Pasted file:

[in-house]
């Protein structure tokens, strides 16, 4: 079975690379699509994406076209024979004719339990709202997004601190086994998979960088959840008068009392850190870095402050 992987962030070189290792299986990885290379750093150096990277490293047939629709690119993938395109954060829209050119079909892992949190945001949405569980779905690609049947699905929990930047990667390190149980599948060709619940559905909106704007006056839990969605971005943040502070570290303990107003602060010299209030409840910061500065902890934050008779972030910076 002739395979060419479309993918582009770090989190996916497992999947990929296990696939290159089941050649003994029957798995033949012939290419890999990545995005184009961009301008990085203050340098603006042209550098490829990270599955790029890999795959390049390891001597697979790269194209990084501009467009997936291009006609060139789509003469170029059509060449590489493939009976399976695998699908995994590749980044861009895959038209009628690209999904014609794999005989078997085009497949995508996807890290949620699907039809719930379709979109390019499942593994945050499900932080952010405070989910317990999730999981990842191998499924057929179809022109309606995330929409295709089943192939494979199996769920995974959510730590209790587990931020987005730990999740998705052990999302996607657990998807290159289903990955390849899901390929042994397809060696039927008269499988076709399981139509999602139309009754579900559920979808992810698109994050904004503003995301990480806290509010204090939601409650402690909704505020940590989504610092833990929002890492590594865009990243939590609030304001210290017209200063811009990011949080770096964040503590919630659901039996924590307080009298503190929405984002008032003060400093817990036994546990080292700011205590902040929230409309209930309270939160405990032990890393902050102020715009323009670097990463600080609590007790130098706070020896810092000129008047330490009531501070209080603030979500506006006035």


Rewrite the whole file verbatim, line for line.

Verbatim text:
[in-house]
């Protein structure tokens, strides 16, 4: 079975690379699509994406076209024979004719339990709202997004601190086994998979960088959840008068009392850190870095402050 992987962030070189290792299986990885290379750093150096990277490293047939629709690119993938395109954060829209050119079909892992949190945001949405569980779905690609049947699905929990930047990667390190149980599948060709619940559905909106704007006056839990969605971005943040502070570290303990107003602060010299209030409840910061500065902890934050008779972030910076 002739395979060419479309993918582009770090989190996916497992999947990929296990696939290159089941050649003994029957798995033949012939290419890999990545995005184009961009301008990085203050340098603006042209550098490829990270599955790029890999795959390049390891001597697979790269194209990084501009467009997936291009006609060139789509003469170029059509060449590489493939009976399976695998699908995994590749980044861009895959038209009628690209999904014609794999005989078997085009497949995508996807890290949620699907039809719930379709979109390019499942593994945050499900932080952010405070989910317990999730999981990842191998499924057929179809022109309606995330929409295709089943192939494979199996769920995974959510730590209790587990931020987005730990999740998705052990999302996607657990998807290159289903990955390849899901390929042994397809060696039927008269499988076709399981139509999602139309009754579900559920979808992810698109994050904004503003995301990480806290509010204090939601409650402690909704505020940590989504610092833990929002890492590594865009990243939590609030304001210290017209200063811009990011949080770096964040503590919630659901039996924590307080009298503190929405984002008032003060400093817990036994546990080292700011205590902040929230409309209930309270939160405990032990890393902050102020715009323009670097990463600080609590007790130098706070020896810092000129008047330490009531501070209080603030979500506006006035």